Grace Beahm/Post and Courier via S.C. News Exchange
State Highway Patrol removes the Confederate flag from the Statehouse grounds on July 10, 2015
The leader of a group that led public demonstrations of the Confederate flag across South Carolina says the group has become so dominated by racists and homophobes that he can no longer be associated with it.
The Anderson Independent Mail
reported Friday that James Bessenger, leader of the S.C. Secessionist Party, said, "The organization was taking a turn I didn't want it to take."
"The people genuinely interested in the history are less in number than people who are blatant and racist homophobes," Bessenger told the Independent Mail
. "I don't want to be associated with an organization or movement riddled with those types of people."
The group's Facebook page
has reportedly been deleted.
For anyone unfamiliar with the S.C. Secessionist Party: The group is not actually
an organized political party, but rather mobilizes around general individual liberty issues, including prominently flying the Confederate flag in public places.
Of course, the Confederate flag has been a symbol of racial violence and oppression forever. In recent history, Dylann Roof, the man who murdered nine black churchgoers at Mother Emanuel 2015, idolized the flag. His personal website showed him posing for dozens of photos with the banner in the time leading up to the day he walked into that Wednesday Bible study intending for his massacre to start a race war.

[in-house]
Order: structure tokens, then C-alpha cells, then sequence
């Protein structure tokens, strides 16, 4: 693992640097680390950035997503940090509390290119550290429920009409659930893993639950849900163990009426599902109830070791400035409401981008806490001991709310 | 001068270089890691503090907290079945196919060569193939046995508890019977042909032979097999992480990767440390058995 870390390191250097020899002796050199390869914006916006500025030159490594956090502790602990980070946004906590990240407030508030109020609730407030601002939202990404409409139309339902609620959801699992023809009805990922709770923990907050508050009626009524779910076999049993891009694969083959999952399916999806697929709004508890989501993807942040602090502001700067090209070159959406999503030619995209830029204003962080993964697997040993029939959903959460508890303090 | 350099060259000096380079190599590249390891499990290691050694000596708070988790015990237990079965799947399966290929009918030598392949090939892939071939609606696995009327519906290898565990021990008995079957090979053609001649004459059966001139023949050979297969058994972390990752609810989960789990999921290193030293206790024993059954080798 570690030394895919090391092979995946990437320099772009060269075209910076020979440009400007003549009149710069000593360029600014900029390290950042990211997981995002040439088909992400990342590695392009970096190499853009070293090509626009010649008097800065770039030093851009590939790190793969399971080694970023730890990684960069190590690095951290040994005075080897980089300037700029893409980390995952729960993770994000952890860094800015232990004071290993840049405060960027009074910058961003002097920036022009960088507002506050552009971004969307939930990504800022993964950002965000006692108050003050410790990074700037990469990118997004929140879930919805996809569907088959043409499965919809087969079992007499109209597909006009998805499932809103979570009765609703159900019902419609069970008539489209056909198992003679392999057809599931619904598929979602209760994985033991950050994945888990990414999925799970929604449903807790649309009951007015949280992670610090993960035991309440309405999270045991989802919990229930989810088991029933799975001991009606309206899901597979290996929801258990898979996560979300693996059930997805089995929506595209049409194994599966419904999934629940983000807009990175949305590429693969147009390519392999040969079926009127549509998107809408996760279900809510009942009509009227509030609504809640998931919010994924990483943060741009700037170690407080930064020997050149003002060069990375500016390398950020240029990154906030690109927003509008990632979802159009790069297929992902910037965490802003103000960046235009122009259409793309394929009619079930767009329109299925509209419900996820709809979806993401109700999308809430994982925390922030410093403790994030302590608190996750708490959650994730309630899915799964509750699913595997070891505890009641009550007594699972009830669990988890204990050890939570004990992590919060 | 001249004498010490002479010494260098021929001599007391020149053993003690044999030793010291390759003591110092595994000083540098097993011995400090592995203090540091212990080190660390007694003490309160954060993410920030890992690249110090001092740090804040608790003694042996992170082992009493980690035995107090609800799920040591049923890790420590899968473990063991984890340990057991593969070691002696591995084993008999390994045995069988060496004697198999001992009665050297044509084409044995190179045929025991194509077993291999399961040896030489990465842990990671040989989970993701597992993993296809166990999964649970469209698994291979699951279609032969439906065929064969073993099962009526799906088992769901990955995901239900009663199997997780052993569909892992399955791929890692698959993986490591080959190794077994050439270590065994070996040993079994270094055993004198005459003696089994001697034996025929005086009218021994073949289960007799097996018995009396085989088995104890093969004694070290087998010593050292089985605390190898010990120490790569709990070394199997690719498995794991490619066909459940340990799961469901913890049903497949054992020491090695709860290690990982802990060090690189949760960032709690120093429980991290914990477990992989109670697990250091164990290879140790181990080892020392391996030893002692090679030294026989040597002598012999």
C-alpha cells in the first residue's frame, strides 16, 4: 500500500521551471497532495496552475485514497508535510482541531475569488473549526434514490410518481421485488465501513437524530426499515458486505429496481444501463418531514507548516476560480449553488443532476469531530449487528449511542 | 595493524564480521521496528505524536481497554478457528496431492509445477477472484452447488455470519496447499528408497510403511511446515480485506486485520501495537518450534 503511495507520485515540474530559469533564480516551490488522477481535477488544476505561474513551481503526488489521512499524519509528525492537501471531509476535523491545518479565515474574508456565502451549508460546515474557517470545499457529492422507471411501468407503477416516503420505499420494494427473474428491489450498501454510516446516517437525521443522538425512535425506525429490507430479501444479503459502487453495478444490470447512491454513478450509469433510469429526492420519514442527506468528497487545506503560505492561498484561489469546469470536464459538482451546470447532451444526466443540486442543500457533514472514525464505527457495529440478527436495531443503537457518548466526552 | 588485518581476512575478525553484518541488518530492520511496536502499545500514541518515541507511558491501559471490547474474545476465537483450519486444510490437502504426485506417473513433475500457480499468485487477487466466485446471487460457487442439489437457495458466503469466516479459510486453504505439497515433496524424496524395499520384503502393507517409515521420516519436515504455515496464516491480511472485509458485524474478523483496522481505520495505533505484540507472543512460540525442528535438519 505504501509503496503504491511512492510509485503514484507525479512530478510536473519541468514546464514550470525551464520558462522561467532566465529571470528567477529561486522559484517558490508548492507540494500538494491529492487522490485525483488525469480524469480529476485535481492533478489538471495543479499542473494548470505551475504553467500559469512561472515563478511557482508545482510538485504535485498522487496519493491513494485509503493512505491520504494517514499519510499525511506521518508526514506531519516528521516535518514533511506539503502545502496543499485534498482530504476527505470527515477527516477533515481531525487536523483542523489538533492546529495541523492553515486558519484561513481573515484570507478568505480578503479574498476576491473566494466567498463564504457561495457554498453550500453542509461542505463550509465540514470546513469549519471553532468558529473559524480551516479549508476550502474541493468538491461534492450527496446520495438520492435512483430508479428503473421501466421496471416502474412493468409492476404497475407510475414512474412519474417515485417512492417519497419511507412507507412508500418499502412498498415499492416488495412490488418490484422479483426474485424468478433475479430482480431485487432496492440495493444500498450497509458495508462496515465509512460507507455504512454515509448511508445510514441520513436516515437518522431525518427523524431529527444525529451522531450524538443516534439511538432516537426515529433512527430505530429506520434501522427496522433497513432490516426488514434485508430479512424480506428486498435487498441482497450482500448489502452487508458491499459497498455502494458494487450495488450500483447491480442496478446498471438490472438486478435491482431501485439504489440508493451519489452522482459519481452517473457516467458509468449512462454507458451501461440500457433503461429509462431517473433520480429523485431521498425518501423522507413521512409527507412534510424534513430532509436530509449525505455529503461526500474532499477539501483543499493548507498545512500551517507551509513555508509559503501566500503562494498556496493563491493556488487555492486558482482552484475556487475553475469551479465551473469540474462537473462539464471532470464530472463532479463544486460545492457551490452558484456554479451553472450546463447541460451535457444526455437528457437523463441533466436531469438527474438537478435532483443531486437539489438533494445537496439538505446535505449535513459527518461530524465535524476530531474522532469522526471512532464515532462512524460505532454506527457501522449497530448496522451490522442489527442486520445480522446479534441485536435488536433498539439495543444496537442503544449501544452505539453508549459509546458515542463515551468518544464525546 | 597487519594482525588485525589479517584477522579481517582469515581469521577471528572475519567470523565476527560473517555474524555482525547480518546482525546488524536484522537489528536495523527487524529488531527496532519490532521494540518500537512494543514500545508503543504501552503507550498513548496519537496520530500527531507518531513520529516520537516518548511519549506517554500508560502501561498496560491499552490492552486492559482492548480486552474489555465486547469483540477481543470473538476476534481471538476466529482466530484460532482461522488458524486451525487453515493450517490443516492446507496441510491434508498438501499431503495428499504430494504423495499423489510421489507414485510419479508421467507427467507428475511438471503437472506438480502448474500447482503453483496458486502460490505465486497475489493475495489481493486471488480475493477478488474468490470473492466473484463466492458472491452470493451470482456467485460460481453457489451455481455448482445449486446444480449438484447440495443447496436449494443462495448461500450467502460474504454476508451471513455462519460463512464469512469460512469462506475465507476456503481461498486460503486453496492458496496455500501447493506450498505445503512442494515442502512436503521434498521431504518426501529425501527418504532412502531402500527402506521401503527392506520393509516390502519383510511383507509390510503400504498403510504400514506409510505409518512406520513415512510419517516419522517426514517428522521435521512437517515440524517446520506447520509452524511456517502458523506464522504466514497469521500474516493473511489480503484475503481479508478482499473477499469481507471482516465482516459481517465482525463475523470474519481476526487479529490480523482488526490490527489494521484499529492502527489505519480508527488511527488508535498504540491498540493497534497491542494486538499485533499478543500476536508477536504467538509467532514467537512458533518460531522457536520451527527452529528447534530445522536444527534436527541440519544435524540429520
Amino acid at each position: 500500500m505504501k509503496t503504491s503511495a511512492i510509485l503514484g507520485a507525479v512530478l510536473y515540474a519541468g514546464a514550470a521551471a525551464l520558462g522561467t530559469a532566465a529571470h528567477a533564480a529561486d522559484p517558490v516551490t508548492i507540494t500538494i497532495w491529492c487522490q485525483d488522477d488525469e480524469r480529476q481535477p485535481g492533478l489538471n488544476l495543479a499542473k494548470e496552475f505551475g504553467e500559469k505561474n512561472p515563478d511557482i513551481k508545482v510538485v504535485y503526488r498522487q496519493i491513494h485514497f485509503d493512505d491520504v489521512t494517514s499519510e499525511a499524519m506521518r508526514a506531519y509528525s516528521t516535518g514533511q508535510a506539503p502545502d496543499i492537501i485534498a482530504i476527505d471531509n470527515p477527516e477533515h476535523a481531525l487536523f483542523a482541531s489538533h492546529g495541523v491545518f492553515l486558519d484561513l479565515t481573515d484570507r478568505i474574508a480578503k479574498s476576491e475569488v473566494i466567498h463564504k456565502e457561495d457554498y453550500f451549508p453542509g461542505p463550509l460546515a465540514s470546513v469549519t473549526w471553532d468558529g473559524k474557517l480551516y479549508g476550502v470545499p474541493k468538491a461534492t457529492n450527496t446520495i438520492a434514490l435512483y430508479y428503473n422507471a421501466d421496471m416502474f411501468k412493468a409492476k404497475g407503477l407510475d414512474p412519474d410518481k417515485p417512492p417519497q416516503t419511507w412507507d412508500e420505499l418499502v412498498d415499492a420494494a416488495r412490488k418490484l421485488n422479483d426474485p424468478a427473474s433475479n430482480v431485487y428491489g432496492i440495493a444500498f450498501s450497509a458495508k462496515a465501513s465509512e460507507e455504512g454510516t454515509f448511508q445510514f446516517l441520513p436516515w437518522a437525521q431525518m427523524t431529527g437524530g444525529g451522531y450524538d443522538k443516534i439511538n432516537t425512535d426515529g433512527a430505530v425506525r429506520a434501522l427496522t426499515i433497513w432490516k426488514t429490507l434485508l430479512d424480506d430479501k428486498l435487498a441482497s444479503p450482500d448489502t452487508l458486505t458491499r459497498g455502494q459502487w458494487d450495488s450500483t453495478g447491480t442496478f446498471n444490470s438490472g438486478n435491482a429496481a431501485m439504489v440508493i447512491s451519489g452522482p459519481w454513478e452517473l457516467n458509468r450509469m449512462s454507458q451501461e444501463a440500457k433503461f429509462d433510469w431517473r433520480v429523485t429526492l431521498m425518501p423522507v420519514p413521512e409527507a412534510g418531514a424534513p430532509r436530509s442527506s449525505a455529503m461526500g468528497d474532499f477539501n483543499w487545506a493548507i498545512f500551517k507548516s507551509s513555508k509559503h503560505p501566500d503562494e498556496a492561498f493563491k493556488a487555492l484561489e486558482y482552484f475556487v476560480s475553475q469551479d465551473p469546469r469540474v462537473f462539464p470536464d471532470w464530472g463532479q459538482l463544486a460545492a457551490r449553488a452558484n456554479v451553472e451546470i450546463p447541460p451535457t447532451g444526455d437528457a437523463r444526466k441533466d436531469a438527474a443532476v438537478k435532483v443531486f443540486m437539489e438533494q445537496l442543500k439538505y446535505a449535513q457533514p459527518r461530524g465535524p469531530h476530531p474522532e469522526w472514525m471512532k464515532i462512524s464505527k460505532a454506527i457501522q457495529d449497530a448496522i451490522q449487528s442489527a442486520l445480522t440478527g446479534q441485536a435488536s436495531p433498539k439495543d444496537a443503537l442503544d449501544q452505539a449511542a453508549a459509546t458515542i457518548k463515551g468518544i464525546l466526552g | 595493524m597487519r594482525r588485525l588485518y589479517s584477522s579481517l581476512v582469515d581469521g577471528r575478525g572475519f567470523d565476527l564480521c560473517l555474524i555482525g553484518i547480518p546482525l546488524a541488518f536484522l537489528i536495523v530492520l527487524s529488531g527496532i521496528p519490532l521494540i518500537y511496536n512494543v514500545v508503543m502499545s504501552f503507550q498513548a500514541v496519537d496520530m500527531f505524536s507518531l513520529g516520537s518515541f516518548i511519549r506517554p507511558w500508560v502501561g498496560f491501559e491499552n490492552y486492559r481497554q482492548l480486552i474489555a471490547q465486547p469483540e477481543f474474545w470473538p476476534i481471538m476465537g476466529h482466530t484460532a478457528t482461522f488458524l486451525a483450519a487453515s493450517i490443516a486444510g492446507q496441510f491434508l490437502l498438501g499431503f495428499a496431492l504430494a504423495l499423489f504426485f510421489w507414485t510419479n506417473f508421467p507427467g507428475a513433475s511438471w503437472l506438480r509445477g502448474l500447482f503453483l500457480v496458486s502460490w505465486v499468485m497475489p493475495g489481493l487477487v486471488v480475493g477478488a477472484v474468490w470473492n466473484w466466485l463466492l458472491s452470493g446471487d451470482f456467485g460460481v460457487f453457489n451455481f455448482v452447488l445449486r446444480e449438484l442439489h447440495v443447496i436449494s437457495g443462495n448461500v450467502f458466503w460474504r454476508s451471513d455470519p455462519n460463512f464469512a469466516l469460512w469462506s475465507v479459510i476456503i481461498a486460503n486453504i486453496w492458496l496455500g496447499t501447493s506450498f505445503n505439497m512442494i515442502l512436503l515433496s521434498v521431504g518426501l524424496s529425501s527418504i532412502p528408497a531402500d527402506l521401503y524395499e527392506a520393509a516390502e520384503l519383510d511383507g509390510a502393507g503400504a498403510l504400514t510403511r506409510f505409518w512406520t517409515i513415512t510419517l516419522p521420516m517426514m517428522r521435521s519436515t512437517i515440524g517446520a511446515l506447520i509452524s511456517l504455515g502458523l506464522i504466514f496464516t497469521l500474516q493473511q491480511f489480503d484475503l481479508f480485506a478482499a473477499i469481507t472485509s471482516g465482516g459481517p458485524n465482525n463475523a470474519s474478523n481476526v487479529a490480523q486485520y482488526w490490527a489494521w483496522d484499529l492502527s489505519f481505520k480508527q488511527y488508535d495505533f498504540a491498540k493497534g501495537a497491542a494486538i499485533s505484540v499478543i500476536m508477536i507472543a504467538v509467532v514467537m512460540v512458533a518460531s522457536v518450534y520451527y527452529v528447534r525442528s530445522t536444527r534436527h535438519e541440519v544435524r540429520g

Nevertheless, there remains a small but vocal contingent of people who continue to publicly defend the flag as a symbol of their families' place in history during a time when forced human labor was essential to the wealth and prosperity of the Southern economy, in which Charleston played a major role. Weekend demonstrations on the Charleston Battery featuring large Confederate flags have been a regular occurrence for years.
Charleston City Council voted last year to issue an official apology
from the city for its role in the slave trade.
A poll released last week
by Winthrop University showed that nearly 40 percent of a sample of Southerners polled believe that "White people are currently under attack in this country." For those who also viewed the Confederate flag favorably, that figure is closer to 48 percent.
The Southern Poverty Law Center, a watchdog organization that specializes in hate groups, told the Independent Mail
that the S.C. Secessionist Party disbanding "doesn't mean much for the neo-Confederate movement."
The flag removed from the Statehouse grounds just after the Emanuel murders in 2015 now sits framed in the state Confederate Relic Room, its accompanying descriptor making no mention
of why it is now stashed there.